Poems From the Porch 35
A Trio of Poems
Welcome to the porch for another week. I know most of you are finally welcoming summer, here in the Land Down Under we get winter instead. It is nice and brisk here on the porch this morning..10 degrees Celsius at 10 am.
There are only three poems for you this week, but I did publish one stand-alone a couple of days ago for Bill Holland so that's my excuse and I'm sticking to it. So, we have a poem about brave COVID warriors, one about pet birds, and last but not least, one about some grumpy guy who doesn't want a poem lol. I hope you enjoy this collection.
Ruby Jean Richert and Vidya D Sagar
"How about doing a poem about the brave nurses who are on the front lines, working so hard to save lives during this virus outbreak? " ~ Ruby
"Yes, a poem on the brave COVID warriors would be a good topic for the next series."
~ Vidya D Sagar
I'm ready but not well-equipped [but] it's my duty to help in this time of pandemic.— April Abrias, midwife in Manila
These Brave COVID Warriors
The World is under Viral attack
on a level rarely seen,
from a coronavirus strain
simply called COVID-19.
All continents are reeling
From the high infection toll,
and death-rates so disturbing,
it seems out of control.
As people panic, and complain
amid lockdowns and bans,
the brave front-line health workers
donate their time and hands.
They are selfless, bold, and caring,
taking danger in their stride,
to help heal and care for sufferers,
and to stem the virus tide.
So, let’s give praise and gratitude
for the sacrifice they make,
these COVID-19 warriors
who take risks for our sake.
"Can you write a poem on bird lovers keeping pet birds like parrots and mynas and celebrating their birthdays or home-coming anniversaries? .. My wife used to celebrate the birth anniversaries of the bird mynah, for example."
The caged bird sings with a fearful trill, of things unknown, but longed for still, and his tune is heard on the distant hill, for the caged bird sings of freedom.— Maya Angelou
Birds of a Feather
Although I wish all birds were free
sadly, this can’t be a reality.
For the truth is, that I hope you see,
some birds are born in captivity.
If cage-bred birds should be released
to fly free, and live in trees,
they wouldn’t know how to survive,
but fall prey, starve or freeze.
Pet birds must be kept active
with toys and things to do,
let out to fly around inside,
be part of the family too.
Some types of birds can mimic,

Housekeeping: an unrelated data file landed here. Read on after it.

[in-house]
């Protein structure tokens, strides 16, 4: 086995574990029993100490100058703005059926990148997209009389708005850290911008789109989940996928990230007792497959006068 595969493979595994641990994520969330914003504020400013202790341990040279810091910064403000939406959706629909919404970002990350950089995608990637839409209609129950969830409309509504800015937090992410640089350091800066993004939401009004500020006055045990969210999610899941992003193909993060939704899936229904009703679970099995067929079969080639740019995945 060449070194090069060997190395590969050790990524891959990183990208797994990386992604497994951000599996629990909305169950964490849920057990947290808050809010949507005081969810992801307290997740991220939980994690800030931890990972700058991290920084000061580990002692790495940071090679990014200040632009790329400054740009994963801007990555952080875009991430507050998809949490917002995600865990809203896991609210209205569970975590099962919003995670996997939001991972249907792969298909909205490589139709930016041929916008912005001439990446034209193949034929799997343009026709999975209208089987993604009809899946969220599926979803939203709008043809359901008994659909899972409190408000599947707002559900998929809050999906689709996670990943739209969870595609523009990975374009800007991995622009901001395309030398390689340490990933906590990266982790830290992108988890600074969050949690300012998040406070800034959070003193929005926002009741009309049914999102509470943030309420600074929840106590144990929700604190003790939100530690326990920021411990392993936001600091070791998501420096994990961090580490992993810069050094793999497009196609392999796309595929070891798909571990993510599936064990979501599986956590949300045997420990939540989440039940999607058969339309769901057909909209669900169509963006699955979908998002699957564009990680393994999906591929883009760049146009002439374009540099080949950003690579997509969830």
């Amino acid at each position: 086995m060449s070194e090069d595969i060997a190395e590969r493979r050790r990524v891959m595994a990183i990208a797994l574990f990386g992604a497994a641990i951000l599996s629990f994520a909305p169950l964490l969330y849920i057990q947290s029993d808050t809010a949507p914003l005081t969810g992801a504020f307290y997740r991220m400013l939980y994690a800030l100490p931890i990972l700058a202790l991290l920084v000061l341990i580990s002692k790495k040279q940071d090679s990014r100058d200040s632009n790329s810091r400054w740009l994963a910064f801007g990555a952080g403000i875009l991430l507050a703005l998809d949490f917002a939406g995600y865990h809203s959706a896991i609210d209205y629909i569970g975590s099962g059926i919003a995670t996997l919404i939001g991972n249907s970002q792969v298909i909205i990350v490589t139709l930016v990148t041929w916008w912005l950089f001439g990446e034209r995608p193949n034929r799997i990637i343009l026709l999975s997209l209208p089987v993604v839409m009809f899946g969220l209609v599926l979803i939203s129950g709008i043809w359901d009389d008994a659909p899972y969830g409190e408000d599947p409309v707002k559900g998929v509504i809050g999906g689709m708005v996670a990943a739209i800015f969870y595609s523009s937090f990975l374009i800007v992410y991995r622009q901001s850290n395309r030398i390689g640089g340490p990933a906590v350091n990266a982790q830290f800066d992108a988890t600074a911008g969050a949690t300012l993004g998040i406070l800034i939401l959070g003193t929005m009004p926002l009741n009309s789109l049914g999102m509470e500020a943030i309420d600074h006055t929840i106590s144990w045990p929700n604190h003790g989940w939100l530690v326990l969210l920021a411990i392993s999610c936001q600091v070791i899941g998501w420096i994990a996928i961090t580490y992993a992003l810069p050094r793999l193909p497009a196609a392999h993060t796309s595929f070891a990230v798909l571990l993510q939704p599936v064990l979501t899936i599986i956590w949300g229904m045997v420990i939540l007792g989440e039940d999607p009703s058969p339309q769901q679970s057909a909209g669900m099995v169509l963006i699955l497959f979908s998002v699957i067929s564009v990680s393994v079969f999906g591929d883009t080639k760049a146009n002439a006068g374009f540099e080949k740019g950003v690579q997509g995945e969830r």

like parrots, mynahs too.
They’re intelligent and learn to talk,
and imitate the things you do.
So, if you have a captive bird
make sure you ring its bell.
Interact and play with it
and it will give you love as well.
Celebrate its birthday
with special treats and presents,
then it will never want to leave.
It will think you are its parents.
So, please don’t keep your bird outside
in a cage in cold, wet weather.
Let it inside to share the warmth,
birds of a feather stick together.
"I need a poem about being so grumpy grouchy that I don't want a poem - Bah Humbug."
In a comment on my following edition of Poems From the Porch, Eric added:
" Oh and thank you for not writing a poem about not writing a poem."
Well, sorry about that Eric. I did, and here it is!
I’m Grumpy and I’m Grouchy. Please Don’t Write Me A Poem!
Sometimes I’m called The Grinch or Scrooge,
I can really be a grump.
Please don’t try to make me laugh
Or I’ll give you a thump.
I hate it when I try to smile,
It really hurts my face,
So, all those jokes and funny puns,
Take to some other place.
All your attempts to cheer me up
Are best kept on the shelf.
I’m happy just to sit here
Feeling sorry for myself.
I’m grumpy and I’m grouchy
So let me complain alone,
And please..oh please..bah humbug,
Do Not Write Me a Poem!
Acceptance or Non-Acceptance for LetterPile
For some time now I have wondered why these poetry collections "Poems From the Porch" tend to be allocated a fairly low hub score and have never been selected for the niche site, LetterPile. However, noticing that Bill Holland's "The Writer's Mailbag" series has never been moved either, I determined that this type of serial article is not considered suitable.
Anyway, recently I submitted one of my stand-alone poems (that I still regard part of the series, because it was requested by a colleague) "A Horror Story." I received this very polite rejection email from HubPages, which at least clarifies things a bit:
"Hi, John! Thank you for sharing this atmospheric poem; we enjoyed reading it! Unfortunately, mailbag-type articles (where the author writes in response to reader requests) aren't published on LetterPile. We look forward to reading more of your future work!
You are welcome to rework this article and submit it for re-review in 60 days, but please keep in mind that the topical issues above can be difficult to fix. Your effort may be better spent publishing a new article or submitting a different one for LetterPile after the 14-day wait period."
So, if any of you were unsure about this, now you have an answer. Until next week, stay safe and I wish you well with your writing. Oh, and keep the requests coming.
© 2020 John Hansen